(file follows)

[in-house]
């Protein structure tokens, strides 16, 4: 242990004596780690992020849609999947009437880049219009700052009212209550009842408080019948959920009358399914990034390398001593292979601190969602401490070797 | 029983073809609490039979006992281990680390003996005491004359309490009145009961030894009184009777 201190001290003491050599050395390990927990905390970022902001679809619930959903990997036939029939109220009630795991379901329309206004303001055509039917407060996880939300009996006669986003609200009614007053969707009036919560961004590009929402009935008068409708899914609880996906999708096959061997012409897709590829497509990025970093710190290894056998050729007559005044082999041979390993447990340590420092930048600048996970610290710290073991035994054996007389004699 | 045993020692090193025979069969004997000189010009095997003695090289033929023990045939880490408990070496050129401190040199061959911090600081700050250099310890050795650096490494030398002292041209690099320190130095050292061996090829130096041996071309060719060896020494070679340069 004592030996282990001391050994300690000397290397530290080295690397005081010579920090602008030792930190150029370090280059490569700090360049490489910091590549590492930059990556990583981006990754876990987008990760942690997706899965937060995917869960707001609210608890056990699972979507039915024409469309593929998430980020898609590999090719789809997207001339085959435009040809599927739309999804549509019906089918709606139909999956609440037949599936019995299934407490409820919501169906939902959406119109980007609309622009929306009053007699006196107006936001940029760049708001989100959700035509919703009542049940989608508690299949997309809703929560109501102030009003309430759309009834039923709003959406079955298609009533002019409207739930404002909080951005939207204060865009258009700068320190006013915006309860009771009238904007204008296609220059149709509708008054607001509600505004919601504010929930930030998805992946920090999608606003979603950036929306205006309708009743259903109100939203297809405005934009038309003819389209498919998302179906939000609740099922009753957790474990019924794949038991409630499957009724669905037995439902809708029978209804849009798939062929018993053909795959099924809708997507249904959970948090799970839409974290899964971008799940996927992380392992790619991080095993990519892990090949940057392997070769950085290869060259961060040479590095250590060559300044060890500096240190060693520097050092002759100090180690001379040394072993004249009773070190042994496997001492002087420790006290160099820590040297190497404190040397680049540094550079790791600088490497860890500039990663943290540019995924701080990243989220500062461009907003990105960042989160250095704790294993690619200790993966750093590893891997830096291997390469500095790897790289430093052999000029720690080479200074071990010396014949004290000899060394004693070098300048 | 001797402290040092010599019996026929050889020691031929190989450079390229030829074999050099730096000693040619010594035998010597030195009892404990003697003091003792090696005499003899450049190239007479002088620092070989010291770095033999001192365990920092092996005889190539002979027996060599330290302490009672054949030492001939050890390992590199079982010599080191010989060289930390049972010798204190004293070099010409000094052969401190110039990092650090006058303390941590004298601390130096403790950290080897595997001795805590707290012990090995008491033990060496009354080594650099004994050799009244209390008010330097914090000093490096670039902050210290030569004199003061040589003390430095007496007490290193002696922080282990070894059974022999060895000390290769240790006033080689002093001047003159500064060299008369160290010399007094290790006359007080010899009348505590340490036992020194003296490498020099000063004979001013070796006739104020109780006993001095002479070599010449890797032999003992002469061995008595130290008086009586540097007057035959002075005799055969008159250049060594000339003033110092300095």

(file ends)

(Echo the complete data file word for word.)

[in-house]
């Protein structure tokens, strides 16, 4: 242990004596780690992020849609999947009437880049219009700052009212209550009842408080019948959920009358399914990034390398001593292979601190969602401490070797 | 029983073809609490039979006992281990680390003996005491004359309490009145009961030894009184009777 201190001290003491050599050395390990927990905390970022902001679809619930959903990997036939029939109220009630795991379901329309206004303001055509039917407060996880939300009996006669986003609200009614007053969707009036919560961004590009929402009935008068409708899914609880996906999708096959061997012409897709590829497509990025970093710190290894056998050729007559005044082999041979390993447990340590420092930048600048996970610290710290073991035994054996007389004699 | 045993020692090193025979069969004997000189010009095997003695090289033929023990045939880490408990070496050129401190040199061959911090600081700050250099310890050795650096490494030398002292041209690099320190130095050292061996090829130096041996071309060719060896020494070679340069 004592030996282990001391050994300690000397290397530290080295690397005081010579920090602008030792930190150029370090280059490569700090360049490489910091590549590492930059990556990583981006990754876990987008990760942690997706899965937060995917869960707001609210608890056990699972979507039915024409469309593929998430980020898609590999090719789809997207001339085959435009040809599927739309999804549509019906089918709606139909999956609440037949599936019995299934407490409820919501169906939902959406119109980007609309622009929306009053007699006196107006936001940029760049708001989100959700035509919703009542049940989608508690299949997309809703929560109501102030009003309430759309009834039923709003959406079955298609009533002019409207739930404002909080951005939207204060865009258009700068320190006013915006309860009771009238904007204008296609220059149709509708008054607001509600505004919601504010929930930030998805992946920090999608606003979603950036929306205006309708009743259903109100939203297809405005934009038309003819389209498919998302179906939000609740099922009753957790474990019924794949038991409630499957009724669905037995439902809708029978209804849009798939062929018993053909795959099924809708997507249904959970948090799970839409974290899964971008799940996927992380392992790619991080095993990519892990090949940057392997070769950085290869060259961060040479590095250590060559300044060890500096240190060693520097050092002759100090180690001379040394072993004249009773070190042994496997001492002087420790006290160099820590040297190497404190040397680049540094550079790791600088490497860890500039990663943290540019995924701080990243989220500062461009907003990105960042989160250095704790294993690619200790993966750093590893891997830096291997390469500095790897790289430093052999000029720690080479200074071990010396014949004290000899060394004693070098300048 | 001797402290040092010599019996026929050889020691031929190989450079390229030829074999050099730096000693040619010594035998010597030195009892404990003697003091003792090696005499003899450049190239007479002088620092070989010291770095033999001192365990920092092996005889190539002979027996060599330290302490009672054949030492001939050890390992590199079982010599080191010989060289930390049972010798204190004293070099010409000094052969401190110039990092650090006058303390941590004298601390130096403790950290080897595997001795805590707290012990090995008491033990060496009354080594650099004994050799009244209390008010330097914090000093490096670039902050210290030569004199003061040589003390430095007496007490290193002696922080282990070894059974022999060895000390290769240790006033080689002093001047003159500064060299008369160290010399007094290790006359007080010899009348505590340490036992020194003296490498020099000063004979001013070796006739104020109780006993001095002479070599010449890797032999003992002469061995008595130290008086009586540097007057035959002075005799055969008159250049060594000339003033110092300095």